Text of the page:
Several friends write to us, assuming we would rather be safe than sorry, about the US State Department Dept. Warning of Holiday Terrorism “The State Department announced today that it had received ”credible information” about plans for terrorist attacks against American citizens from now until the beginning of next year. The department released what it called a ”worldwide terrorism…” Apparently the threats are mostly focused on Rome and Israel -we actually have not seen much in the way of world news. Hopefully most of the places we are going are obscure enough that terrorists would be concerned they would not get the media attention they presumably are seeking, and in any case we are avoiding the really Hot Spots. (We were going to transit through Seattle to go to Bangkok, but now will be in the much safer LAX).
Dec 28th 1999 – I am using this trip a research expedition into the 8 degrees of separation theory. Yesterday at Tikal I met someone who lives in the house in West Hartford that my best friend from college grew up in – so who know what the true degree of separation really is!!
Dec 30th 1999 – Guatemalan Quetzales lost 5% of their value this week when a new right wing president was elected!! (Actually, he was a former communist leader, has admitted to killing 2 people while in exile in Mexico, and is probably most kindly described as an “opportunist”)
Jan 2nd, 2000 – We are having a FANTASTIC TIME – Christmas was in Chichicastenango, Guatemala and the Millennium a 15 course Chinese banquet (by “a Jewish guy from Philadelphia”) at Lake Atitlan (accurately dubbed by Aldous Huxley “the most beautiful lake in the world”).
We all miss our friends and family, but other than that this trip could continue for a REALLY LONG TIME and I would be perfectly happy. One of my favorite things about traveling is the constant stimulation – one day it is nature and environment, the next Mayan culture in the ruins in Tikal, and then a day with Guatemalan businessmen to learn their perspective on the current economic and political situation here, and then a day in the market -seeing beautiful arts and crafts and having a great time bargaining. Plus the family time is usually fantastic (I have less patience with misbehavior from the kids than Patty, but they have generally been great – and are wonderful travelers who seem to be getting a tremendous amount out of all of this traveling, in addition to having a great time)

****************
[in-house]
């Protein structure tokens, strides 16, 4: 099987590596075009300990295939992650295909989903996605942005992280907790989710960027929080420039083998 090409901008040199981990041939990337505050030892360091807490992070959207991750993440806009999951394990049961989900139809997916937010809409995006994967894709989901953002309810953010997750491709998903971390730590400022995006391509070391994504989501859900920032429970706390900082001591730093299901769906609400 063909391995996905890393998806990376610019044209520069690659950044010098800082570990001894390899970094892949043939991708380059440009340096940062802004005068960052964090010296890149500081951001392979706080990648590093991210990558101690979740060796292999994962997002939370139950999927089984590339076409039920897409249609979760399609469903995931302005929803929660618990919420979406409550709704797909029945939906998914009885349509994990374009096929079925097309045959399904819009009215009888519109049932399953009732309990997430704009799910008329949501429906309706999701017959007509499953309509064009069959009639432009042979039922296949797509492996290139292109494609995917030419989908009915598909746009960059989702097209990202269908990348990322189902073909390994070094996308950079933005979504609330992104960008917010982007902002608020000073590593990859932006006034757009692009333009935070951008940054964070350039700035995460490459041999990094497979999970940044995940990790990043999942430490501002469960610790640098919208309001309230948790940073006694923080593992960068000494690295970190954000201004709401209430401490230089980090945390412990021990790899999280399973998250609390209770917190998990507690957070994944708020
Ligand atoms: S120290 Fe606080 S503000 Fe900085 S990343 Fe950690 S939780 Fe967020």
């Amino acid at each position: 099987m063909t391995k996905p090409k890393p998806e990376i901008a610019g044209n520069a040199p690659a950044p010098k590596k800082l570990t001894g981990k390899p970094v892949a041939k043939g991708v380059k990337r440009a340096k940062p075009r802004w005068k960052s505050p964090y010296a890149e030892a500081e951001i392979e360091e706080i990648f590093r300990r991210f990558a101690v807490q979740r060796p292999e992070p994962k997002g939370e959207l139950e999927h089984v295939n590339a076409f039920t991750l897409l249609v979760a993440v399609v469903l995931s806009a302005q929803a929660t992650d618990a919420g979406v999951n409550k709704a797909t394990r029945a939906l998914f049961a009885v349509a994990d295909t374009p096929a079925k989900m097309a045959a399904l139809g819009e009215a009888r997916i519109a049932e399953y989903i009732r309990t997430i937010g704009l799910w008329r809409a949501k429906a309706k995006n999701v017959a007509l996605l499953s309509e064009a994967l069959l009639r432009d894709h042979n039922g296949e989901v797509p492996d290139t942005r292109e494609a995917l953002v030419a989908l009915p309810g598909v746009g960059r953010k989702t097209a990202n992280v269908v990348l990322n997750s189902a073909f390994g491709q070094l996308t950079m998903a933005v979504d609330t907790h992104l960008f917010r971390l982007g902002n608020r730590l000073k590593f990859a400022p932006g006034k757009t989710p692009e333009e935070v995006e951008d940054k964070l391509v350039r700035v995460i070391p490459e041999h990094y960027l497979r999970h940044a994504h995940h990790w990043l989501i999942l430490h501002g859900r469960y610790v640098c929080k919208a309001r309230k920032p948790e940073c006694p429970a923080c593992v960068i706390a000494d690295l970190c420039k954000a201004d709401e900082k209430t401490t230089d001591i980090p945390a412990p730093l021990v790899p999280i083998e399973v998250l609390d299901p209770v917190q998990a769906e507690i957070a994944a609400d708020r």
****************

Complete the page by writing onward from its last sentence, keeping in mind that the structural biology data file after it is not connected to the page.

On the logistics of “Staying Connected” – the following is a copy of a recent e-mail to FEDEX “I am currently in Costa Rica, will be leaving shortly for Guatemala and then throughout Asia and Africa for 9 months. I want to send magnetic dictation tapes, exposed film and computer disks (along with a range of other documents, packages, etc) via FedEx back to my office in the United States. I am concerned that magnetic or x-ray security devices you may use might damage some of the material I am sending, which is IRREPLACEABLE. Please comment on the above, do you offer a premium service where goods are only hand inspected, will lead shielding help (it will against x-rays for the film, I do not know about the magnetic exposure problem for the disks and tapes. Thank you very much for your prompt response, as I would like to send the first package as soon as possible.” I had heard horror stories of packages which are sent internationally being magnetically screened for security and tape recorder tapes and floppy disks and digital film accidentally erased or damaged. WHAT TO DO TO AVOID THIS PROBLEM. (I also wrote Airborne Express and DHL to find out if they have a service which guarantees that we will not have a problem) The solution turned out to be simple – just indicate on the International Airway Bill “Do Not Scan” and put appropriate warning labels on the packages.
I write to Amazon.com and Barnes and Noble.com “Is there any way to order from you by e-mail. We are traveling internationally for 9 months, want to order books, have access to e-mail but web access is frequently difficult in several of the developing countries we are visiting. We are frequent customers of yours, and have one click ordering enabled. I would be perfectly happy to order “blind” without confirming pricing.” (Only Amazon responds-but they can’t do it.)